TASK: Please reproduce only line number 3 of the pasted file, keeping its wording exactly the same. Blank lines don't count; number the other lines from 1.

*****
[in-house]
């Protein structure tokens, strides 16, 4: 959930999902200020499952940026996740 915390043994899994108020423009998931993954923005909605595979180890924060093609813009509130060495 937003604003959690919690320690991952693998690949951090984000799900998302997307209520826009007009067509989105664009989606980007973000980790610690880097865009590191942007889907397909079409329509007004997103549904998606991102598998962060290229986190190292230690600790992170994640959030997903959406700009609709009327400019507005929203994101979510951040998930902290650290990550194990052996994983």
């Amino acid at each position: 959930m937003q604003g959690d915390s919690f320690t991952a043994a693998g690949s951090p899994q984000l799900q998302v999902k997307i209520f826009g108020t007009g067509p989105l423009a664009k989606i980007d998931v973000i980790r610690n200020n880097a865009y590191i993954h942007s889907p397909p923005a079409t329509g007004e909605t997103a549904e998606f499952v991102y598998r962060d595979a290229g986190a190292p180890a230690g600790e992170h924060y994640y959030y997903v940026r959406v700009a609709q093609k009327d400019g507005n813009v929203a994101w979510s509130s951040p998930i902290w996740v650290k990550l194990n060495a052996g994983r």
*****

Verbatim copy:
């Amino acid at each position: 959930m937003q604003g959690d915390s919690f320690t991952a043994a693998g690949s951090p899994q984000l799900q998302v999902k997307i209520f826009g108020t007009g067509p989105l423009a664009k989606i980007d998931v973000i980790r610690n200020n880097a865009y590191i993954h942007s889907p397909p923005a079409t329509g007004e909605t997103a549904e998606f499952v991102y598998r962060d595979a290229g986190a190292p180890a230690g600790e992170h924060y994640y959030y997903v940026r959406v700009a609709q093609k009327d400019g507005n813009v929203a994101w979510s509130s951040p998930i902290w996740v650290k990550l194990n060495a052996g994983r």